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Originally published on October 11, 2015


photo -  Warren McIntyre (Russell McCook) takes Bernice (Celeste Rose) for a spin around the dance floor in this scene from “Bernice Bobs Her Hair.” [Photo by K.O. Rinearson]

BERNICE shows promise in world premiere in Oklahoma City

BERNICE BOBS HER HAIR, a lively musical receiving its world premiere at Lyric at the Plaza this month, invites patrons to step back into a bygone era, one that explores such mundane ideas as teenage popularity and changing fashion trends.

Based on a short story by F. Scott Fitzgerald, this new musical by Adam Gwon and Julia Jordan is set in St. Paul, Minn., in 1912. Gwon’s music, performed by an onstage combo of six instrumentalists, often evokes the sounds of a palm court orchestra.

When Fitzgerald’s story was published in 1920, the idea of women bobbing their hair was progressive, perhaps even scandalous. Today, however, such concerns seem frivolous at best.

We know at the outset that Bernice will cut her hair, something Fitzgerald discloses in his title. So creating a 90-minute musical about a girl who threatens to bob her hair may test the patience of some audience members.

Fortunately, the accomplished cast is sufficiently diverting, a lively bunch whose characters interact with utmost propriety as their burgeoning sexuality bubbles chastely underneath. Michael Baron’s swiftly paced direction is a welcome asset.

Sarah Quinn Taylor (Marjorie), Celeste Rose (Bernice) and Russell McCook (Warren) make an attractive romantic trio, with cousins Marjorie and Bernice both seeking the attention and affections of Warren, the town’s most eligible bachelor.

This, despite the notion that his well-used pickup line (“Has anyone ever told you that you have an awfully kissable mouth?”) actually works on unsuspecting young girls. Fortunately, McCook exudes the necessary charm to make such a notion plausible.

The authors describe Marjorie as a great beauty, and Taylor is certainly that. But she also possesses a regal bearing that illustrates exactly why her character is so popular. Unfortunately, Marjorie’s efforts to make Bernice more popular end up backfiring.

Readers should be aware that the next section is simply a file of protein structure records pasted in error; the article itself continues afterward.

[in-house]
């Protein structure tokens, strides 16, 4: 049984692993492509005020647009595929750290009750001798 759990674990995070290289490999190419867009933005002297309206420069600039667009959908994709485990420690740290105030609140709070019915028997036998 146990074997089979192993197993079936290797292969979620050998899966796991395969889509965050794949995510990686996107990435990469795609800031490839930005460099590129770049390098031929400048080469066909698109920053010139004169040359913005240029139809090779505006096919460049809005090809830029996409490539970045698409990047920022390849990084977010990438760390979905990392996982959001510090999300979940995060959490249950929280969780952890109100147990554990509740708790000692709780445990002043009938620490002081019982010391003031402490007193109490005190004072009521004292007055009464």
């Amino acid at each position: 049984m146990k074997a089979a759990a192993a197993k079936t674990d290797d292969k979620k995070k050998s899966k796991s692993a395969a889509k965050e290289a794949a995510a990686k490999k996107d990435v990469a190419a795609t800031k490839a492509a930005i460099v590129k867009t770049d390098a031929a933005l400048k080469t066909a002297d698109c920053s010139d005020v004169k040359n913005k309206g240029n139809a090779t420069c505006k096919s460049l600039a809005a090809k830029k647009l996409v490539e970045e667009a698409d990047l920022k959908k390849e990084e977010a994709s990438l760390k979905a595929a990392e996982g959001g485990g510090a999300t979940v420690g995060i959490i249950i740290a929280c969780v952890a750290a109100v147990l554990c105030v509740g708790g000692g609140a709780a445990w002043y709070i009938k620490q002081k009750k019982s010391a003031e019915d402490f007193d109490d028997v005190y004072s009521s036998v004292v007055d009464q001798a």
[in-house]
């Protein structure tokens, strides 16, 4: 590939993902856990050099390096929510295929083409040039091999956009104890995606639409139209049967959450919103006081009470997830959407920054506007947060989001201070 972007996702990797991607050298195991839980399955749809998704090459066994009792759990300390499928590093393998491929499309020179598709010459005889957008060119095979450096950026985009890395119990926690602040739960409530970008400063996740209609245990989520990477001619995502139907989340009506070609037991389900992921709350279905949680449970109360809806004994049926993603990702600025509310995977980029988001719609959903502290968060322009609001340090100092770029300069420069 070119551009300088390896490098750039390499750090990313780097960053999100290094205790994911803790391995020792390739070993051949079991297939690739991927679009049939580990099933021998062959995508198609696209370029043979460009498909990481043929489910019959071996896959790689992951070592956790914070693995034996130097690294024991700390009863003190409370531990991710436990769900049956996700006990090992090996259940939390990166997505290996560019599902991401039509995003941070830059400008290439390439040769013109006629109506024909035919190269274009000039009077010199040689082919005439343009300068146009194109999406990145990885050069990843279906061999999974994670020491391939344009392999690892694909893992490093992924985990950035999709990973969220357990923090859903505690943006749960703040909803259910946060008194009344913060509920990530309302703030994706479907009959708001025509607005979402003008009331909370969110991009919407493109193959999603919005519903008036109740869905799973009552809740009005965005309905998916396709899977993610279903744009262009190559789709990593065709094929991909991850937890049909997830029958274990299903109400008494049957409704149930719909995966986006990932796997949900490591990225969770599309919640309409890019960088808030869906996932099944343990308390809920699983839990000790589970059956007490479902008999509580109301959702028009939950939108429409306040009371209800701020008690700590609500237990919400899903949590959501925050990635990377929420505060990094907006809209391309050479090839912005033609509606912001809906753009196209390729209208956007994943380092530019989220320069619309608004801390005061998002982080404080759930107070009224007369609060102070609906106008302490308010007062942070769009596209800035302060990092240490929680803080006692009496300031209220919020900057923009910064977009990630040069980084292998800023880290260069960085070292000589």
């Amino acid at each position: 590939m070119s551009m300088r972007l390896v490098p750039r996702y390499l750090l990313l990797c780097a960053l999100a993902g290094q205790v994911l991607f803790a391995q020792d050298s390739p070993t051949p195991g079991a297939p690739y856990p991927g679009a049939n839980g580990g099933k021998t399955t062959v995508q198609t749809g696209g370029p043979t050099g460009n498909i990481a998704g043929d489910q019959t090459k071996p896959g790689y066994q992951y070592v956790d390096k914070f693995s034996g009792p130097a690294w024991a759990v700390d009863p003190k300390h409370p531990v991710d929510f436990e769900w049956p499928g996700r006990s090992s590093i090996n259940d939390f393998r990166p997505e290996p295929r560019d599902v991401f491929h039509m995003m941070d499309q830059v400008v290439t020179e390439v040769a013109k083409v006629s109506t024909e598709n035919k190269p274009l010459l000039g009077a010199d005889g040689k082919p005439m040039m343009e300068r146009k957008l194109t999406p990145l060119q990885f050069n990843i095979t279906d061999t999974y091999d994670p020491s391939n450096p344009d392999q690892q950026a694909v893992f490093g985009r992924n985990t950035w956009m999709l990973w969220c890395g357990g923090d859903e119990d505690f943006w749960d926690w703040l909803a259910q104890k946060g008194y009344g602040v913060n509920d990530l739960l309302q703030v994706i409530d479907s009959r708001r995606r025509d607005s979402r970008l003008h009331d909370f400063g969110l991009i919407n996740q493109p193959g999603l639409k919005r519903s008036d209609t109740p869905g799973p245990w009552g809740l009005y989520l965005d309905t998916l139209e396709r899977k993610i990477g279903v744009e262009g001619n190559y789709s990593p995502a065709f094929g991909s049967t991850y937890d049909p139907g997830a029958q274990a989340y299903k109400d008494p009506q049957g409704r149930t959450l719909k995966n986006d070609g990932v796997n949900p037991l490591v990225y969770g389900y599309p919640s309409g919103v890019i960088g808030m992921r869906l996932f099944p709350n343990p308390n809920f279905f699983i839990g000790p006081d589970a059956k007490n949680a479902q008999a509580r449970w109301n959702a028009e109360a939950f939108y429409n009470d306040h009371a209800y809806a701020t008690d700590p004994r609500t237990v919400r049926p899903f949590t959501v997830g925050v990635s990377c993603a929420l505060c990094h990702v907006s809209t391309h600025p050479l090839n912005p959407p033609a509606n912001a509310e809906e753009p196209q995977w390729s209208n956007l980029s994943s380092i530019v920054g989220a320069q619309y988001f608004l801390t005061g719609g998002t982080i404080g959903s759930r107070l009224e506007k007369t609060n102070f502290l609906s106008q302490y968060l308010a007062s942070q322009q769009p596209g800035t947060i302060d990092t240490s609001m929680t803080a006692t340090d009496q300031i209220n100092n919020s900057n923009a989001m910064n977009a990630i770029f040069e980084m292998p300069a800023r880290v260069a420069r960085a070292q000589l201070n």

Bernice loves the attention she gets as a result, and Rose allows us to observe her character’s transformation in much the same way that a coiled ribbon unfurls. All three possess strong voices that put Gwon and Jordan’s lyrics across with musical conviction.

The leads receive fine backing from the ensemble, while Vince Leseney and Mandy Jiran, as Marjorie’s parents, underscore their characters’ foibles with considerable humor. The production does offer an unexpected plot twist in the final moments, so I won’t spoil the surprise.

BERNICE BOBS HER HAIR is derivative at times; the idea of young women bobbing their hair recalls THOROUGHLY MODERN MILLIE while Rose’s transformation brings to mind “Popular” from WICKED. And parts of “Who Does She Think She Is” scan perilously close to Andrew Lippa’s “My New Philosophy.”

As with any work in progress, the authors were still tweaking their script on opening night. They actually made a few lyric changes after the performance, the result of audience suggestions that came out of a post-curtain talkback session.

BERNICE BOBS HER HAIR is a promising musical that could fill a niche for theater companies seeking a lighthearted show. Best of all, the machinations that drive young romantic relationships are just as relevant today as they were in Fitzgerald’s time.

– Rick Rogers, for The Oklahoman

Photo caption: Warren McIntyre (Russell McCook) takes Bernice (Celeste Rose) for a spin around the dance floor in this scene from BERNICE BOBS HER HAIR. Photo by K.O. Rinearson

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